Melbourne: Have you ever wondered exactly how many ants live on Earth? Possibly not, but it’s certainly a question we’ve asked ourselves.
The research published today provides an approximate answer. We conservatively estimate our planet harbours about 20 quadrillion ants. That’s 20 thousand million millions, or in numerical form, 20,000,000,000,000,000 (20 with 15 zeroes).
We further estimate the world’s ants collectively constitute about 12 million tonnes of dry carbon. This exceeds the mass of all the world’s wild birds and wild mammals combined. It’s also equal to about one-fifth of the total weight of humans.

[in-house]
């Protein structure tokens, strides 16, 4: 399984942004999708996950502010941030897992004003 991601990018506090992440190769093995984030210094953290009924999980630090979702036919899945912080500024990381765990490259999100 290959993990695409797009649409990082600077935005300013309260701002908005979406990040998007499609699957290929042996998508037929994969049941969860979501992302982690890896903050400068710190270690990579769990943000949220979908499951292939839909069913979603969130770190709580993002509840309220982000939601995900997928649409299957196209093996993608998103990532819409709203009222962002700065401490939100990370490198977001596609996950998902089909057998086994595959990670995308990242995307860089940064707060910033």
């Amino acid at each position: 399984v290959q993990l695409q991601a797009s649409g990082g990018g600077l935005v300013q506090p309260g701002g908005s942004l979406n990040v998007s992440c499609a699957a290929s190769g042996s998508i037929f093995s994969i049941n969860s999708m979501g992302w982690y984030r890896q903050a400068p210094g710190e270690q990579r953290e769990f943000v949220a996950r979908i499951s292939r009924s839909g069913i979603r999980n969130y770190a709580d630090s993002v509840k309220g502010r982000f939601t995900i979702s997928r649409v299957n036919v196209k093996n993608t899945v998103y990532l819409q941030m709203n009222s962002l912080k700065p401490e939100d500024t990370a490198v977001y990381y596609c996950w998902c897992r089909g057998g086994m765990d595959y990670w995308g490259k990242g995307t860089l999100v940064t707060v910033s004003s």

Eminent biologist Edward O Wilson once said insects and other invertebrates are “the little things that run the world” – and he was right. Ants, in particular, are a crucial part of nature. Among other roles, ants aerate the soil, disperse seeds, break down organic material, create habitat for other animals and form an important part of the food chain.
Estimating ant numbers and mass provides an important baseline from which to monitor ant populations amid worrying environmental changes.
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